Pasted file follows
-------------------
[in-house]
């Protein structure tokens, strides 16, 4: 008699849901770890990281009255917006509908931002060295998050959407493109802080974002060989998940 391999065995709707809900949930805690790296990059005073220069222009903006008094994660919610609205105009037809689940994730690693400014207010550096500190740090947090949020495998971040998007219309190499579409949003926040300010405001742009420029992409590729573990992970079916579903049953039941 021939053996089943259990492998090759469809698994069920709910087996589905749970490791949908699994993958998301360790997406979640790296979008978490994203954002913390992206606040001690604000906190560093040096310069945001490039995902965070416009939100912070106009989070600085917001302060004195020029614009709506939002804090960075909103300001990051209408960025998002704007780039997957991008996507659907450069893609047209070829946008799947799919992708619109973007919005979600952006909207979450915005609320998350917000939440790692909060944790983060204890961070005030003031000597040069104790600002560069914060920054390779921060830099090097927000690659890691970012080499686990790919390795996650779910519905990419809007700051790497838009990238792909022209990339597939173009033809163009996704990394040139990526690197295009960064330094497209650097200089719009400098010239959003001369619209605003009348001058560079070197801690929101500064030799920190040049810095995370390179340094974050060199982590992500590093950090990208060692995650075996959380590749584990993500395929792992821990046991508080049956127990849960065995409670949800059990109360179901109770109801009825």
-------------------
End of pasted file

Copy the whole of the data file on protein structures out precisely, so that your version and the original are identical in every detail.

[in-house]
């Protein structure tokens, strides 16, 4: 008699849901770890990281009255917006509908931002060295998050959407493109802080974002060989998940 391999065995709707809900949930805690790296990059005073220069222009903006008094994660919610609205105009037809689940994730690693400014207010550096500190740090947090949020495998971040998007219309190499579409949003926040300010405001742009420029992409590729573990992970079916579903049953039941 021939053996089943259990492998090759469809698994069920709910087996589905749970490791949908699994993958998301360790997406979640790296979008978490994203954002913390992206606040001690604000906190560093040096310069945001490039995902965070416009939100912070106009989070600085917001302060004195020029614009709506939002804090960075909103300001990051209408960025998002704007780039997957991008996507659907450069893609047209070829946008799947799919992708619109973007919005979600952006909207979450915005609320998350917000939440790692909060944790983060204890961070005030003031000597040069104790600002560069914060920054390779921060830099090097927000690659890691970012080499686990790919390795996650779910519905990419809007700051790497838009990238792909022209990339597939173009033809163009996704990394040139990526690197295009960064330094497209650097200089719009400098010239959003001369619209605003009348001058560079070197801690929101500064030799920190040049810095995370390179340094974050060199982590992500590093950090990208060692995650075996959380590749584990993500395929792992821990046991508080049956127990849960065995409670949800059990109360179901109770109801009825």